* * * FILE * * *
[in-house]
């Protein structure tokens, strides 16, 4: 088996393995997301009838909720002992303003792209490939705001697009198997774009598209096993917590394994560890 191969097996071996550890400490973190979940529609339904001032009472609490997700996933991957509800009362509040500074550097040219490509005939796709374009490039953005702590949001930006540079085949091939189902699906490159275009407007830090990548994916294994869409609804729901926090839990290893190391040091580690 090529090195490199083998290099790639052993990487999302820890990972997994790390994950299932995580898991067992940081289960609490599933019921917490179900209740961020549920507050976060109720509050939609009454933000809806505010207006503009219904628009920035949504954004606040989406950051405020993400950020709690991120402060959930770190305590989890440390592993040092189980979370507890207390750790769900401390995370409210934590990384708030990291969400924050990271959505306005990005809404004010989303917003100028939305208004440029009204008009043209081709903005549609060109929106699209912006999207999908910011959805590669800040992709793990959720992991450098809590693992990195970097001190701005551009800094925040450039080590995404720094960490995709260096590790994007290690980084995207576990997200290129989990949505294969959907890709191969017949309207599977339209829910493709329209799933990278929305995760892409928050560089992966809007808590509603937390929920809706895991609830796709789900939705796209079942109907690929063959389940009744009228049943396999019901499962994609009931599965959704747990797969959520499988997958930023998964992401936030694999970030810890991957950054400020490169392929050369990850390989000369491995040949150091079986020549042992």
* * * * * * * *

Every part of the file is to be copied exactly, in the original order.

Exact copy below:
[in-house]
């Protein structure tokens, strides 16, 4: 088996393995997301009838909720002992303003792209490939705001697009198997774009598209096993917590394994560890 191969097996071996550890400490973190979940529609339904001032009472609490997700996933991957509800009362509040500074550097040219490509005939796709374009490039953005702590949001930006540079085949091939189902699906490159275009407007830090990548994916294994869409609804729901926090839990290893190391040091580690 090529090195490199083998290099790639052993990487999302820890990972997994790390994950299932995580898991067992940081289960609490599933019921917490179900209740961020549920507050976060109720509050939609009454933000809806505010207006503009219904628009920035949504954004606040989406950051405020993400950020709690991120402060959930770190305590989890440390592993040092189980979370507890207390750790769900401390995370409210934590990384708030990291969400924050990271959505306005990005809404004010989303917003100028939305208004440029009204008009043209081709903005549609060109929106699209912006999207999908910011959805590669800040992709793990959720992991450098809590693992990195970097001190701005551009800094925040450039080590995404720094960490995709260096590790994007290690980084995207576990997200290129989990949505294969959907890709191969017949309207599977339209829910493709329209799933990278929305995760892409928050560089992966809007808590509603937390929920809706895991609830796709789900939705796209079942109907690929063959389940009744009228049943396999019901499962994609009931599965959704747990797969959520499988997958930023998964992401936030694999970030810890991957950054400020490169392929050369990850390989000369491995040949150091079986020549042992």